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Double barrel bird gun (camera)

Discussion in 'Birds' started by cknight, Aug 15, 2005.

  1. cknight


    May 2, 2005
    Madison, AL
    These are couple of pics of Greg's D2H setup. I thought it was pretty neat.
    He has 2 D2Hs synced together so that both fire when the shutter button is pressed on one. The top one has the 70-200, the bottom the 300f2.8 (and TC1.4 I think). When the birds get too close in for the 300, they are about right for the 70-200. It looks like the setup works pretty well, but is still being tweaked. And its a lot of fun to carry on a tripod up and down rocky hills.
    I hope he doesn't mind me posting these, but I thought ya'll would enjoy seeing this.

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    This is just a random pic of Frank, in case anyone wants to make fun of him. Be creative. :twisted:

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  2. Gale


    Jan 26, 2005
    Viera Fl
    That is just to cool.

    Can't poke fun at FLEWWWWWW's pics though, he is to good..

    Now don't tell him I said that :>))) hahahahaha

    Great pics tooooooo
  3. Cool but then again when you have D2X you can crop so you dont need two D2HS's? :) 

    Seriously though who built the setup for the holder of the two cameras? Looks pretty cool...
  4. A double barreled camera is a new one on me. I have never seen that before. This is not something I would want to carry around. :eek:  Also, I have enough trouble processing the images from one camera let alone two.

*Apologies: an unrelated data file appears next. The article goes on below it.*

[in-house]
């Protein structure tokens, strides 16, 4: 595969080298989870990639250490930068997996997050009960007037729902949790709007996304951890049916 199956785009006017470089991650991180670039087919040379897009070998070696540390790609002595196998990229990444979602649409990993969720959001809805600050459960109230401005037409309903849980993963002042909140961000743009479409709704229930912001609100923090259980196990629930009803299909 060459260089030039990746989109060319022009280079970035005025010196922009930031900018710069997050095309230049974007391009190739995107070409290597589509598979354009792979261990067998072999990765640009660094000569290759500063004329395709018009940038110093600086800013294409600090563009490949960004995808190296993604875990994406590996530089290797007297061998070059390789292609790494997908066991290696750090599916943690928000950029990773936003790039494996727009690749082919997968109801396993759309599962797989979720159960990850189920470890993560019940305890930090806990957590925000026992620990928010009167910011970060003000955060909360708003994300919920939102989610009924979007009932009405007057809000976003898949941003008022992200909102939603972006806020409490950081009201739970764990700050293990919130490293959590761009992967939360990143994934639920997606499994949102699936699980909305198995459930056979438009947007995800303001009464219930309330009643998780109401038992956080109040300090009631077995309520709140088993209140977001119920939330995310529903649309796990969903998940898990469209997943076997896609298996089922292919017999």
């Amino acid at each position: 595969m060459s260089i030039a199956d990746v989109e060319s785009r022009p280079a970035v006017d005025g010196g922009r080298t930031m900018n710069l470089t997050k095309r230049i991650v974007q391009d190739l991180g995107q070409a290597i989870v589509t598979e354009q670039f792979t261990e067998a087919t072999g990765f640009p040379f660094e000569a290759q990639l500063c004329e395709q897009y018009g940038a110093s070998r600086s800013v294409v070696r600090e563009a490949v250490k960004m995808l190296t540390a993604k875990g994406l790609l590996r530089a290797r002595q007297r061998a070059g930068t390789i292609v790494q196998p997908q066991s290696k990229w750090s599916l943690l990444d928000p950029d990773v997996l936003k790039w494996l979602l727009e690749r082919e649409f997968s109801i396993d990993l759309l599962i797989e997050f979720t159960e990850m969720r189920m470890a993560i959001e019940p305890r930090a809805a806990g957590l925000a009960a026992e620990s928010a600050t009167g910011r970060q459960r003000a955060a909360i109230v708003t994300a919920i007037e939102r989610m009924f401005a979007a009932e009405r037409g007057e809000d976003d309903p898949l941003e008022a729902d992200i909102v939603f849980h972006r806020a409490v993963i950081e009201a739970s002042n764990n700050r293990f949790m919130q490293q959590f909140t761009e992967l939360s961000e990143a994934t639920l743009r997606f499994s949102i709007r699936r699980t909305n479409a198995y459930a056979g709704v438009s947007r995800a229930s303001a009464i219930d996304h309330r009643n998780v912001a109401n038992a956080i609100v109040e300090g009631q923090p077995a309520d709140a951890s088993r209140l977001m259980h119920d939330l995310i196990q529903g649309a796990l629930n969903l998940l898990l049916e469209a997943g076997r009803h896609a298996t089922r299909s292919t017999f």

Frank looks like he is really into that shot. :) 

    Good images of these two fine photographers Chris.
  5. Flew


    Jan 25, 2005
    Cool shots of Greg's double barreled monster Chris, but that guy in the third pics is so handsome, and so intelligent, that I just can't help but be mucho impressed.


  6. Hey

    Chris, nifty set ups and a bit of cash laying out there with all those set ups ;-)

    Flew, just dont have it in me :wink: , but luv the hat!!!! YOu guys need to take paypal and just charge the purchasers 3% for us lazy people, would luv to do a better job in supporting the cafe and dang it you need more exposure out here on the West coast!!!!!
  7. That's a great (if not lightweight) set-up, but I can't imagine processing double the amount of shots in RAW! ;-)
  8. Greg


    Apr 5, 2005
    Fayetteville, TN
    ok, here's the low down on the the double mount.

    I started with 2 Bogen 3421 gimbal mounts. Remove the mount from one (the swinging part ) invert it and switch the rail system to the outside. Then cut off the top of one of them so that you can get the cameras closer together and lower the center of gravity. Mine will move just a bit more before I'm done. they are tied together by two straight brackets (home-made) using the existing holes and metric threads. these will be replaced by a u-channel metal brackets with thumb screws so that you can adjust the parallax. This is very important that you set the angle and swing of the two lenses to intersect at the desired point.